Published: Tue, September 12, 2017
Global News | By Stacy Ballard

UN Security Council Approves Weakened Sanctions Against North Korea

UN Security Council Approves Weakened Sanctions Against North Korea

Pyongyang warned the United States on Monday that it would pay a "due price" for spearheading efforts on UN sanctions.

The proposed resolution, however, would slap a ban on textile exports from North Korea, but drop demands for a full halt to payments of North Korea workers.

North Korea Tuesday categorically rejected the new measures, with United Nations ambassador Han Tae-Song saying in Geneva that the USA had "fabricated the most vicious sanction resolution" and warning of retaliation.

The Pyongyang regime threatened retribution against Washington for any new sanctions measure threatening to inflict "the greatest pain and suffering" the USA has ever encountered.

Whether oil will be included in the final draft and the degree to which crude exports to North Korea will be cut will all come down to negotiations between the U.S., China and Russia, Duyeon Kim, a visiting senior fellow at Korean Peninsula Future Forum, told CNBC's " Capital Connection " on Monday.

"We are not looking for war. The choice is theirs".

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The United States watered down an initial tougher draft resolution to win the support of Pyongyang ally, China and Russian Federation.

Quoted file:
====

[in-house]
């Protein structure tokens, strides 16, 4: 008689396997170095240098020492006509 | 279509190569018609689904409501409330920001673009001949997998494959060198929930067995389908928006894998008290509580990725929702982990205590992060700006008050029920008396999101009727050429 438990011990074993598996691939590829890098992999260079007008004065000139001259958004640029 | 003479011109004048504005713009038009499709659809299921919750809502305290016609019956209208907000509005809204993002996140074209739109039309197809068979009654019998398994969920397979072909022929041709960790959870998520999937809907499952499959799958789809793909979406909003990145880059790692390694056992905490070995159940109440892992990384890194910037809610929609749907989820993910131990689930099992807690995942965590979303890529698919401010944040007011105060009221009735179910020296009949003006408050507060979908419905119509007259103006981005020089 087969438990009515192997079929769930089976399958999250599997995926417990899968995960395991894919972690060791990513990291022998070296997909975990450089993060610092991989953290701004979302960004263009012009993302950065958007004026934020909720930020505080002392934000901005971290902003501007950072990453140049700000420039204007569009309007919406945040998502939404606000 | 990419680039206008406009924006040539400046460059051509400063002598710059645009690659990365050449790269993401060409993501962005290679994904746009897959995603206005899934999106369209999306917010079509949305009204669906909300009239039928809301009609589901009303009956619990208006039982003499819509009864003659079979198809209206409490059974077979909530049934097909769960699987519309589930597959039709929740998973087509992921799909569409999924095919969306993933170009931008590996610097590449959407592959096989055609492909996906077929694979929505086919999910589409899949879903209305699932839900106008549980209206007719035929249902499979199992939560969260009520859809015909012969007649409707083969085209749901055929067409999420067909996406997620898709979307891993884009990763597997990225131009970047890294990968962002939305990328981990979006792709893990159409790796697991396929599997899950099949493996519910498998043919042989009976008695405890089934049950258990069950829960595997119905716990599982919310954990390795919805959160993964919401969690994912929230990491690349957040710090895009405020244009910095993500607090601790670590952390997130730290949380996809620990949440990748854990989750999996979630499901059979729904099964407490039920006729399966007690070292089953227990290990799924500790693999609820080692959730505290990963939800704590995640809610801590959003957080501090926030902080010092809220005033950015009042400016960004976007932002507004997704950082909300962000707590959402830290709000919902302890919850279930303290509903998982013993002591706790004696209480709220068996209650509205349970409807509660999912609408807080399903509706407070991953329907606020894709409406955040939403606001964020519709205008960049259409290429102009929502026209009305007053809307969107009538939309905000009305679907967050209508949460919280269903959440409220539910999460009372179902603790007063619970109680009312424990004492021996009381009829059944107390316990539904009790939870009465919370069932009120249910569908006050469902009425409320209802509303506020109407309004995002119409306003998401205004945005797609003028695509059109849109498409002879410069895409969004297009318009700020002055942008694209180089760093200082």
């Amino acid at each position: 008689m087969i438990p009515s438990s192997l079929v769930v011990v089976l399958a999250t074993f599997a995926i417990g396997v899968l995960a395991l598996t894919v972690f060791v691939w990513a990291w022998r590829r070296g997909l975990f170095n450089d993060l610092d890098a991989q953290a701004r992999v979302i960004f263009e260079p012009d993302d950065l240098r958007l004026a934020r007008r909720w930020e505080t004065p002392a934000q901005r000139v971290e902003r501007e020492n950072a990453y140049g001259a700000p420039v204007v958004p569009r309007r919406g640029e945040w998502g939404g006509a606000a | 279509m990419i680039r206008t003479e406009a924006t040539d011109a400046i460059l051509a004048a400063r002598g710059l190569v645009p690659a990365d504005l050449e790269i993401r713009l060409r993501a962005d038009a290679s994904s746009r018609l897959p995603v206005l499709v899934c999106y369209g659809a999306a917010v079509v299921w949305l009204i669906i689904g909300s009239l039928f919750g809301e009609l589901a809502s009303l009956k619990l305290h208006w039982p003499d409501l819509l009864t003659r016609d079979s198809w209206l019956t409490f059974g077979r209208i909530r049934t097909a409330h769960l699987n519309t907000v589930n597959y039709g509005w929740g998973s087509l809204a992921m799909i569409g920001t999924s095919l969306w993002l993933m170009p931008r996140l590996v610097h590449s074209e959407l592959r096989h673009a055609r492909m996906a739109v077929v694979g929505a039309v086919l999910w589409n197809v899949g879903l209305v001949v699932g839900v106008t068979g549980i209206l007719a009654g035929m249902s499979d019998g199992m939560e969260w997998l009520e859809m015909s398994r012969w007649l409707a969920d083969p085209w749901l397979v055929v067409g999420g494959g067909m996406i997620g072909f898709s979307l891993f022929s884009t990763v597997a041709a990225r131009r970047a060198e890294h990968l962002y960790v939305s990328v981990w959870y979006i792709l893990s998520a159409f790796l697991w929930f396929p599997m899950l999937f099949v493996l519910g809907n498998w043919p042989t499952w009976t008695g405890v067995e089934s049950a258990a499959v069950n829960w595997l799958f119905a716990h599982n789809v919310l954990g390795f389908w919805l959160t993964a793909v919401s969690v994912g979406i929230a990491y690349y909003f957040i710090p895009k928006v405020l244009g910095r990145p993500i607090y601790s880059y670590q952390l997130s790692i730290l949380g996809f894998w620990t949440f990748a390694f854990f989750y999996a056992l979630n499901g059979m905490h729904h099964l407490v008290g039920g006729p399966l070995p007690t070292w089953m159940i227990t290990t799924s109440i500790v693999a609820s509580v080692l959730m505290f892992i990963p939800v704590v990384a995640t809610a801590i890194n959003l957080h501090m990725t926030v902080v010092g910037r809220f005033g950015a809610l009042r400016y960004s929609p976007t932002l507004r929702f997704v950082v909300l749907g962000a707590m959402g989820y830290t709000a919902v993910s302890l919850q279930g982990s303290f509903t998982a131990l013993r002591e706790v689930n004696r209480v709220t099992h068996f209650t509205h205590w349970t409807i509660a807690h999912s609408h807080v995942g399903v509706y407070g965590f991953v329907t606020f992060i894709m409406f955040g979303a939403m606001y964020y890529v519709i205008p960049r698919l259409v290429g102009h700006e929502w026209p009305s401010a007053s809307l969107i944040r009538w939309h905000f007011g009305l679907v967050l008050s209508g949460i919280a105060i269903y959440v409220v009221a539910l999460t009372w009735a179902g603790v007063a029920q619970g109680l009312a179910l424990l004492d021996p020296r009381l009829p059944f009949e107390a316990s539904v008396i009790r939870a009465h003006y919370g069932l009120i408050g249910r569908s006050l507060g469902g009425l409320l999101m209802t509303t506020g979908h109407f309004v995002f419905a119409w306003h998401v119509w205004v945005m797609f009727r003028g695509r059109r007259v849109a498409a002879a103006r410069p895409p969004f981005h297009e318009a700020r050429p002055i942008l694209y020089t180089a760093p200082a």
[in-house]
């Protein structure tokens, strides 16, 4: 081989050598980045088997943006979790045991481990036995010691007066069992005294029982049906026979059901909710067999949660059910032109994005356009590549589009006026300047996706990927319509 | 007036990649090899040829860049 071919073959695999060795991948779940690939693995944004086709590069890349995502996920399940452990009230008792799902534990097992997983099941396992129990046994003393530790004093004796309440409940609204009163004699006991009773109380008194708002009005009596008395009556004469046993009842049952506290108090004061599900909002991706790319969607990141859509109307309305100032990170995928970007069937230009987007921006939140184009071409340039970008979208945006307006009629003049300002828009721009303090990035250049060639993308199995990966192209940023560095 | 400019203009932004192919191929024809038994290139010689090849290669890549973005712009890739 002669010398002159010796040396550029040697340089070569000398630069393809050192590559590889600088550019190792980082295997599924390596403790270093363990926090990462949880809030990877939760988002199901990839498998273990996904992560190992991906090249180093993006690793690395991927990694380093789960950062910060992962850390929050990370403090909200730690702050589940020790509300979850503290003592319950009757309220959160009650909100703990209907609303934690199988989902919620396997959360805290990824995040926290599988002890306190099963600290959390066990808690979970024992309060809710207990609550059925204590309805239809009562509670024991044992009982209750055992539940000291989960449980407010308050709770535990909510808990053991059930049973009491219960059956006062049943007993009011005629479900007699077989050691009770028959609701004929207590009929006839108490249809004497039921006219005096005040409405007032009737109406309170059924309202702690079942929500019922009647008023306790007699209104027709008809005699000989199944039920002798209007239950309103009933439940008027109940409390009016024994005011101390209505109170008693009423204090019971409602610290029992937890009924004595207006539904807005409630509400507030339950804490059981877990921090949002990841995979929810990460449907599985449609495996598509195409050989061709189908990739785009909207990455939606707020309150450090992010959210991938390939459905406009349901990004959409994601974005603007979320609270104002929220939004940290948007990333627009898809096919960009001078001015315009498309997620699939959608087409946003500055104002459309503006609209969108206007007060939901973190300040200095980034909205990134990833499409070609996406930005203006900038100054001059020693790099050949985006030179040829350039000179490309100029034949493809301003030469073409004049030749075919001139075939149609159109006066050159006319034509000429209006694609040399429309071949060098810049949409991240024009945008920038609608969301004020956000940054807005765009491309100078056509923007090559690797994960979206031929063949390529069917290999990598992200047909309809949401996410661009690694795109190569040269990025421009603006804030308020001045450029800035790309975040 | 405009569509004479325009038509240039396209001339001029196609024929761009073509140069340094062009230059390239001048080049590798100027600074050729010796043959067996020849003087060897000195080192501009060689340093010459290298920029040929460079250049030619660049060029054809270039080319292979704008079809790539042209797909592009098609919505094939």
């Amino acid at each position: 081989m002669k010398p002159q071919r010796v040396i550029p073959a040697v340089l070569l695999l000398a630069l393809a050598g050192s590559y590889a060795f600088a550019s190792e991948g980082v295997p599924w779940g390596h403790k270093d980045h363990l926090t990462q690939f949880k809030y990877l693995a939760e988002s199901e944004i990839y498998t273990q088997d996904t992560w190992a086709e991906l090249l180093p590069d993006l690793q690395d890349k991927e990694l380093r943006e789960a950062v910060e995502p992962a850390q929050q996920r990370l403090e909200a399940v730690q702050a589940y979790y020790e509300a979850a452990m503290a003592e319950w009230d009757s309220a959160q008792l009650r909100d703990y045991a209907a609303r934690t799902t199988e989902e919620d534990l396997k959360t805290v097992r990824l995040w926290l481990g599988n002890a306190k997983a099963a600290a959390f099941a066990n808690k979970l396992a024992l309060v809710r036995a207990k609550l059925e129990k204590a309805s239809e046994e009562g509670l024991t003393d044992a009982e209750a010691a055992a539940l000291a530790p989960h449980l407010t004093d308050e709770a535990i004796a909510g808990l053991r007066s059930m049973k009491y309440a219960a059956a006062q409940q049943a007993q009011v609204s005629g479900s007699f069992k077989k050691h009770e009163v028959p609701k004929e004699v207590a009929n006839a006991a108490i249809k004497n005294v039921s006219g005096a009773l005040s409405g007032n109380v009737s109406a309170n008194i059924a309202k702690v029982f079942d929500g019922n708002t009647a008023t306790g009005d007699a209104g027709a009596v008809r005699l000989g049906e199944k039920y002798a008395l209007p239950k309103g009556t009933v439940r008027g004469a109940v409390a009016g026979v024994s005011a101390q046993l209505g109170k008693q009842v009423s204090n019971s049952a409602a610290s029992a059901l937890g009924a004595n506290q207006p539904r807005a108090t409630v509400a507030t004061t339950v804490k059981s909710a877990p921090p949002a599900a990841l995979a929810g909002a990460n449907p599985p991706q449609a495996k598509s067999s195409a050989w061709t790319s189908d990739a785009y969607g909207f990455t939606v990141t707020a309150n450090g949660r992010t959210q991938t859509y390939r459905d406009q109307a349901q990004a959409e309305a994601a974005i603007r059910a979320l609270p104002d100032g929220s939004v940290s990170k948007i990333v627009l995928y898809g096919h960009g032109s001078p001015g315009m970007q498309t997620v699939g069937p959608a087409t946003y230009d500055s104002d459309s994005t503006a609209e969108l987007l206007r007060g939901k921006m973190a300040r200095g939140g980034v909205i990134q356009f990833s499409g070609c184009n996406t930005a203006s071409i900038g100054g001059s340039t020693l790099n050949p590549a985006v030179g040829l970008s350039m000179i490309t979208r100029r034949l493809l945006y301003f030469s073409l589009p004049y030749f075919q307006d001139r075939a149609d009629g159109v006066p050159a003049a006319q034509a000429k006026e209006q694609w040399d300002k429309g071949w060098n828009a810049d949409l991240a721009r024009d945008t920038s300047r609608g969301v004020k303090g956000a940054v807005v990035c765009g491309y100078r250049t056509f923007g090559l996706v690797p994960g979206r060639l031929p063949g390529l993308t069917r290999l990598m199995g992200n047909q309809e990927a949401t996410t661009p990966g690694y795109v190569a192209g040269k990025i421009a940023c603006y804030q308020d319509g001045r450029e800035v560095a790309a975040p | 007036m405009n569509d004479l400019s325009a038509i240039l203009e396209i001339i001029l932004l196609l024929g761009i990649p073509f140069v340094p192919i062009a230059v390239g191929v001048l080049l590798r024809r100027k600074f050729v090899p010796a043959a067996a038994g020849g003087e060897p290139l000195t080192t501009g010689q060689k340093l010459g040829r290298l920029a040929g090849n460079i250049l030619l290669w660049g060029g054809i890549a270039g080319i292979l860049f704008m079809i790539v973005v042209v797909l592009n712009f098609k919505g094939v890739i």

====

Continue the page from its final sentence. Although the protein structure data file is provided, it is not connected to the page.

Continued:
The resolution limits deliveries of refined oil products to 500,000 barrels for three months from October 1 and to two million barrels from January 1 for a period of 12 months.

The United States has called for a vote on today, NY time, on new UN sanctions against North Korea. But the North's leader appeared deaf to the global outrage and hailed the "perfect success in the test of H-bomb" at a dinner to congratulate the scientists and technicians behind the nuclear programme, the official Korean Central News Agency reported today.

Kim called the nuke test "a great victory won by the Korean people at the cost of their blood", and called on the officials to "follow the fighting spirit and trait of the nuclear combatants", the KCNA said.

Japanese Prime Minister Shinzo Abe welcomed the resolution saying it "made clear the will of the worldwide community" while Seoul said Pyongyang should accept the United Nations resolution as a "strict warning".

The regime claimed the test used an advanced hydrogen bomb.

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"It is their continued, illegal and aggressive actions that have brought us to this point, and it is North Korea that must change its course".

China's United Nations ambassador, Liu Jieyi, called for a resumption of negotiations "sooner rather than later".

Earlier, the UN Security Council imposed the harshest-ever economic sanctions against North Korea, putting a cap on the amount of fuel it can buy and further restricting import of crude oil.

But analysts were sceptical about their impact.

South Korea was bracing on Saturday for a possible further missile test by North Korea as it marked its founding anniversary, just days after its sixth and largest nuclear test. "But to achieve such a solution, the pressure on North Korea must be increased".

The sanctions follow a series of North Korean missile tests in recent months, culminating in an intercontinental ballistic missile that appeared to bring much of the USA mainland into range.

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